This has made the forex landscape a surprising geopolitical battleground where the US continues to fight to preserve the status of the dollar. While USD has begun to lose ground to gold due to rising central bank adoption, the currency still holds a strong 43% share of SWIFT payments, signifying its dominance.
Battling the BRICs for USD Dominance
Forex markets have shown that one of the biggest threats to the dollar comes in the form of the emerging BRIC nations of yesteryear. Now with many of the BRIC nations emerging as powerhouses in their own right, USD is facing fresh competition throughout the FX ecosystem.
Brick alliances formed a catalyst for de-dollarization in early 2023 with some nations looking into abandoning the dollar for brokering global trades.
Despite the dollar’s 43% share of SWIFT, this BRIC initiative is becoming more of a reality, with more nations considering the merits of abandoning USD.
While there are tangible levels of distrust forming with the dollar, we’re yet to see China’s push to compete with USD manifest itself on forex markets.
“As China has shown a stronger determination lately to defend the CNY and sentiment is already very weak, we have lowered our expectation of the pace of CNY weakening against the USD,” explained a Danske Bank economist.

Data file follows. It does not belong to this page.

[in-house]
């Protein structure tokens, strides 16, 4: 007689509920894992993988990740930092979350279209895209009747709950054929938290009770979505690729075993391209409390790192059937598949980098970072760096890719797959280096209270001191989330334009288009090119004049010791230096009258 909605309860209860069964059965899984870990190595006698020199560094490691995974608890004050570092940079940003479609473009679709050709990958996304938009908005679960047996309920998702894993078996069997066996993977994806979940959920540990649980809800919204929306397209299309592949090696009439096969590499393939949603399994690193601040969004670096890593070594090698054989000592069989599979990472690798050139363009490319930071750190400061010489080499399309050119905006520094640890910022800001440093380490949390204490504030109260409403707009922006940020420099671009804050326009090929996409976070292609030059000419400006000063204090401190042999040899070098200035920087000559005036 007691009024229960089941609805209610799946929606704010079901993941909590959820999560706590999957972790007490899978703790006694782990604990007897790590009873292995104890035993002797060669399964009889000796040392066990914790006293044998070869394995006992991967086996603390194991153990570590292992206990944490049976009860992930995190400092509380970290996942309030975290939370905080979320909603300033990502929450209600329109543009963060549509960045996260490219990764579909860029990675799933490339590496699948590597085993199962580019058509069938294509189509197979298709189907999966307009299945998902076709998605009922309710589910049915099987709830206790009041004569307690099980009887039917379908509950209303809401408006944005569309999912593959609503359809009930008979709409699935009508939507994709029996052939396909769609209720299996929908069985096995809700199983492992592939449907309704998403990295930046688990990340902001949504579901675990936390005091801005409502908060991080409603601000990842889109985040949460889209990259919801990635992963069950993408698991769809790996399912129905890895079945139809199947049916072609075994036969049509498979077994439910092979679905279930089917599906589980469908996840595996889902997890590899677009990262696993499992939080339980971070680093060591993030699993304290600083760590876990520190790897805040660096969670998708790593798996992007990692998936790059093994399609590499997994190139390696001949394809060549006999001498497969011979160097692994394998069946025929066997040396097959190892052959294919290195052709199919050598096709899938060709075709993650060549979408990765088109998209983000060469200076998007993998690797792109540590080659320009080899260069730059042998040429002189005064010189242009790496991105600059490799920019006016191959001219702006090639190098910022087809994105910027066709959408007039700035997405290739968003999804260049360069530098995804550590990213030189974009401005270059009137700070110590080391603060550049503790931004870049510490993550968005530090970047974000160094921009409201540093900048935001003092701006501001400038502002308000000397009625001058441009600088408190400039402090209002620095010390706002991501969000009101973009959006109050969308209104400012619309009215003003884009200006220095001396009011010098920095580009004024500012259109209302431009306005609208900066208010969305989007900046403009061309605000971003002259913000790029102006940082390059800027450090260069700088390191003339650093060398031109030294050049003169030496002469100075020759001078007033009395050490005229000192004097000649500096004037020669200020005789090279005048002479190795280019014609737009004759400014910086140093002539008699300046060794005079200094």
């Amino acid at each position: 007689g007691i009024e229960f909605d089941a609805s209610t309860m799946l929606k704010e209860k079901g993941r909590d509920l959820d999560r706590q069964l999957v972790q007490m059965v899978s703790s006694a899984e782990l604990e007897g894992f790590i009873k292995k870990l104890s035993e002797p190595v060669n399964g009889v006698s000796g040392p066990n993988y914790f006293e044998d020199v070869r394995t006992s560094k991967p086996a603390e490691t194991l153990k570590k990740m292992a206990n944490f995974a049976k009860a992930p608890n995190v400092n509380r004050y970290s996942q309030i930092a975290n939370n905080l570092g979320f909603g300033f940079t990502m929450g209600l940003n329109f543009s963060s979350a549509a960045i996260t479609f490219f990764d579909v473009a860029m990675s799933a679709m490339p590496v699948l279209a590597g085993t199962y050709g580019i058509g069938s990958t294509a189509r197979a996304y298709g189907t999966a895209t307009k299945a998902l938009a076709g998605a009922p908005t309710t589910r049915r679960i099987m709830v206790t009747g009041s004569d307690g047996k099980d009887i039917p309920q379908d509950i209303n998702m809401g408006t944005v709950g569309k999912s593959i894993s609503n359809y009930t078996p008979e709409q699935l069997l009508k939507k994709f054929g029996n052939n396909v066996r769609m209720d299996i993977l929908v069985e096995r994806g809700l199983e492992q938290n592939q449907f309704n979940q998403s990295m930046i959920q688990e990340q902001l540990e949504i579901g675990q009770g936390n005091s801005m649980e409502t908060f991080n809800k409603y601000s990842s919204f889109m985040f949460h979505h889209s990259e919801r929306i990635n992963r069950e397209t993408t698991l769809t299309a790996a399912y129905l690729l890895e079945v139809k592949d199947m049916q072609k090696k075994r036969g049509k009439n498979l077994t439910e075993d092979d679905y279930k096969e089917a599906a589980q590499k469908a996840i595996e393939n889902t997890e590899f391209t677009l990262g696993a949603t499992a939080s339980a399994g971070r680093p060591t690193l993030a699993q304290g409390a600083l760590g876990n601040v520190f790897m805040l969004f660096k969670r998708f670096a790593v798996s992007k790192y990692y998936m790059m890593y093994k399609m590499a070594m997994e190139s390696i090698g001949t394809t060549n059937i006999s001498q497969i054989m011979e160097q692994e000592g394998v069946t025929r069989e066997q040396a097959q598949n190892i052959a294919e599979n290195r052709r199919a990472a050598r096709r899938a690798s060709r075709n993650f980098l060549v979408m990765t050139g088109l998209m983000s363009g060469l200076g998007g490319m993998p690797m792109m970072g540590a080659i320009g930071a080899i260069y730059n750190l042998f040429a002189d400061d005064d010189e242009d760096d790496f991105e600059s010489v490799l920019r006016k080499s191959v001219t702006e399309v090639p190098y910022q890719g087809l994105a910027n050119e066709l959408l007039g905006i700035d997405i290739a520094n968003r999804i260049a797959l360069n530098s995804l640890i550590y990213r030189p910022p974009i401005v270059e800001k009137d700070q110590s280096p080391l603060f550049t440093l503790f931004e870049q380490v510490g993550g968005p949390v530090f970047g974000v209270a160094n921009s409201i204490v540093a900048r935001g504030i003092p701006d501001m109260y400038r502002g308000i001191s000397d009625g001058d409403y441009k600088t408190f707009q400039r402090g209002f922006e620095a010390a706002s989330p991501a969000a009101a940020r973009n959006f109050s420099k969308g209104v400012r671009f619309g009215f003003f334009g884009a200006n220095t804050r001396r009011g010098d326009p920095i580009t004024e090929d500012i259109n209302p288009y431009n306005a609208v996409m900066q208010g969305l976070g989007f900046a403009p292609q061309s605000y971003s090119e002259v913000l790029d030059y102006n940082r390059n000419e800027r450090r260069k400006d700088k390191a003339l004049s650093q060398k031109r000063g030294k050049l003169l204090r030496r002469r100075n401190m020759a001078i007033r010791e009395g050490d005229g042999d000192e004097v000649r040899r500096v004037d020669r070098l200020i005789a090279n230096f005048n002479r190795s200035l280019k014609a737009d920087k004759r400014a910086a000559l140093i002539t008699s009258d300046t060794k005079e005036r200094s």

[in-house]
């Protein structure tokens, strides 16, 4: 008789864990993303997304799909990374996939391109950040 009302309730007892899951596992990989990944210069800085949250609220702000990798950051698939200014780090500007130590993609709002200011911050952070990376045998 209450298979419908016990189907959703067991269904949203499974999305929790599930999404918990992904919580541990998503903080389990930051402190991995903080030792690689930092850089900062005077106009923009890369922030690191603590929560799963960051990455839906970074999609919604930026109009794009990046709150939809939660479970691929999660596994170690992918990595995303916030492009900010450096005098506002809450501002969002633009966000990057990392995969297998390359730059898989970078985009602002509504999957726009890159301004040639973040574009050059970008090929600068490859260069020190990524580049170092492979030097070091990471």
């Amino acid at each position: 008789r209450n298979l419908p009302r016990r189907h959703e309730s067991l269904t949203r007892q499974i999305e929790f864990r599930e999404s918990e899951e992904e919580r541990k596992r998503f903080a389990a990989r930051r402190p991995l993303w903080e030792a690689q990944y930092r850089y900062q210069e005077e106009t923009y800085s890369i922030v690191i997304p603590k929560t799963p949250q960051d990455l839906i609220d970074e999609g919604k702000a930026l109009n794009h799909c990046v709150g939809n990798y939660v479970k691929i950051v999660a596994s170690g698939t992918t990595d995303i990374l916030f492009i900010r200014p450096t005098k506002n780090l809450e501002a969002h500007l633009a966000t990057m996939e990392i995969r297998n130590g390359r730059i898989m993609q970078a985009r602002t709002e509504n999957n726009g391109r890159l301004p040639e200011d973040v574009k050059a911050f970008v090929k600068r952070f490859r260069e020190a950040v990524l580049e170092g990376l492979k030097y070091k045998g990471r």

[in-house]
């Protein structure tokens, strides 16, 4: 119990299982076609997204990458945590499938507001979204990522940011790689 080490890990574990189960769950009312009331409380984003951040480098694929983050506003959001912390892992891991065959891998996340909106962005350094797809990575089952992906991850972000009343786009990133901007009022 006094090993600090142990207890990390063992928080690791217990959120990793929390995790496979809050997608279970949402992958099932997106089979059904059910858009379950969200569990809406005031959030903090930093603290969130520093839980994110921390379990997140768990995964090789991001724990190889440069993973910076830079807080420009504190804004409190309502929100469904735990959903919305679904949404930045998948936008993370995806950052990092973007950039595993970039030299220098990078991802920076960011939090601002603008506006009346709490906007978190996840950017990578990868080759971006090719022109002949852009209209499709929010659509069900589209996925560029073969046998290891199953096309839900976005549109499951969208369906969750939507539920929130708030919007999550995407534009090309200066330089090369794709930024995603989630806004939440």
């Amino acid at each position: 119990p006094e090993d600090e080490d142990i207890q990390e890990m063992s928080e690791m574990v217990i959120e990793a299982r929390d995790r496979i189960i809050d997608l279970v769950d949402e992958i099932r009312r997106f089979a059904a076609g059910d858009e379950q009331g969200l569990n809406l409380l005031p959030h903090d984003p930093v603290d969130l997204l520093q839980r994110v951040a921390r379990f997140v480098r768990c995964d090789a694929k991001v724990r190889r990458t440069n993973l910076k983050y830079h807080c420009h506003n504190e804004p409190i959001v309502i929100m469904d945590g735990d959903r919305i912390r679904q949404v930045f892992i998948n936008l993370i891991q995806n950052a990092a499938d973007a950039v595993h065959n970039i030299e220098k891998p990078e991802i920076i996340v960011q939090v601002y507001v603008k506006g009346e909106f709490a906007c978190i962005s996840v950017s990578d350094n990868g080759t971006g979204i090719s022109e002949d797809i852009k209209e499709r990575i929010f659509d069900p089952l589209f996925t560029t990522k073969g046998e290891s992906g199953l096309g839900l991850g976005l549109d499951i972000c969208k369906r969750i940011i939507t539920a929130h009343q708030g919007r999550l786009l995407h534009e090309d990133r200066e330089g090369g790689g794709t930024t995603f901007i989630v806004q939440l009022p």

How can Forex Traders Anticipate De-Dollarization?
Should forex traders be looking for de-dollarization? Is the strength of the dollar set to come under greater pressure in the coming months?
Evidence suggests that no single successor will overpower USD, but the emergence of multiple alternatives may point to a fragmented landscape. This push for a more diverse network of reserve assets could significantly impact the forex landscape. Even assets like corporate debt, real estate, and alternative currencies could come into play when it comes to reserve asset blocks.
“This is the process that is underway. The dollar is going to be used less in the global system,” explains Mark Tinker, managing director of Toscafund Hong Kong.
While this will bring more uncertainty to the FX markets of tomorrow, the arrival of new reporting features from MetaQuotes designed for its flagship MetaTrader 5 terminal could help traders to more accurately observe the performance of key symbols that can illustrate the relative strength of the dollar against its rivals.
The new reporting format, which was launched as part of a major update in September 2023, can help to provide traders with a more direct overview of specific pairs, their respective profit factors, and percentage-based performance over time.
This ability to observe trends surrounding the performance of USD in a more holistic manner alongside external asset performance can help forex traders to more accurately adapt their strategy based on the climate surrounding de-dollarization.
As economic headwinds and geopolitical frictions persist, the dollar may be facing an unprecedented level of uncertainty regarding its dominant status in FX. Traders should adapt to this changing environment by incorporating these factors into their fundamental analysis.
Whether the push for de-dollarization is sustainable or not, we’re likely to see the battle for dominance played out throughout the world of forex.
This article was originally published by Dmytro Spilka on Hackernoon.